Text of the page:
Highlights

Technical Guidelines

Lead Paint Reformulation Technical Guidelines

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Guidance

Model Law and Guidance for Regulating Lead Paint

About Lead in paint

Lead can be present at high levels in paint, especially in the over 100 countries that still allow the manufacture, import and sale of paints containing lead. Lead is a cumulative toxic element particularly harmful to young children and pregnant women. There is no safe level of lead exposure known, and even relatively low levels of exposure can cause serious and irreversible neurological damages, such as loss of IQ points, poor educational attainment, attention deficit disorder and anti-social behavior. In adults, lead exposure can cause hypertension, renal impairment and damage to the reproductive organs. The Institute for Health Metrics and Evaluation (IHME) has estimated that in 2017 lead exposure accounted for 1.05 million deaths due to long-term effects on health, with the highest burden in low- and middle-income countries.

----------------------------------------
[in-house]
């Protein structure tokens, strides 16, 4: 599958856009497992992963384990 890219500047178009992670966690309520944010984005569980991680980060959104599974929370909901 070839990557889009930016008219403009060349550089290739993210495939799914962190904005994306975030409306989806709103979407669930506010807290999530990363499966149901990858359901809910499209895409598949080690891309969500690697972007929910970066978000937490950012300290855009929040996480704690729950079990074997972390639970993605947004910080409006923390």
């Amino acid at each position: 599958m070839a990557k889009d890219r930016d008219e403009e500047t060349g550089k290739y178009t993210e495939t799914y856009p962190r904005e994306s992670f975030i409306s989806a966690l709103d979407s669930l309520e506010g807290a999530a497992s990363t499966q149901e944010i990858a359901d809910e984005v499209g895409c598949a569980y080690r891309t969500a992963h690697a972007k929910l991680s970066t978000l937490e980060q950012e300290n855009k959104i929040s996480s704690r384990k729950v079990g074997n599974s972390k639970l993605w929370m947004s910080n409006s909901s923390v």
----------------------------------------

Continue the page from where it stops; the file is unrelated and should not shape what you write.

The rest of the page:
Due to its versatile properties, lead has been used for millennia by humans for various types of manufacturing. In paint, lead compounds can be added as pigments, driers or as anti-corrosives to add durability, opacity and lead paint and in 2011 mandated the creation of the Global Alliance to Eliminate Lead Paint (Lead Paint Alliance). The Lead Paint Alliance, led by the United Nations Environment Programme (UNEP) and the World Health Organization (WHO) and chaired by the US Environment Protection Agency (USEPA), aims to  support the introduction of laws on phasing out the manufacture, import and sale of paints containing lead and eventually to eliminate the risks from such paint. The Strategic Approach to International Chemicals Management (SAICM) Global Environment Facility (GEF) project provides the impetus to attain the Lead Paint Alliance goal of eliminating lead paint.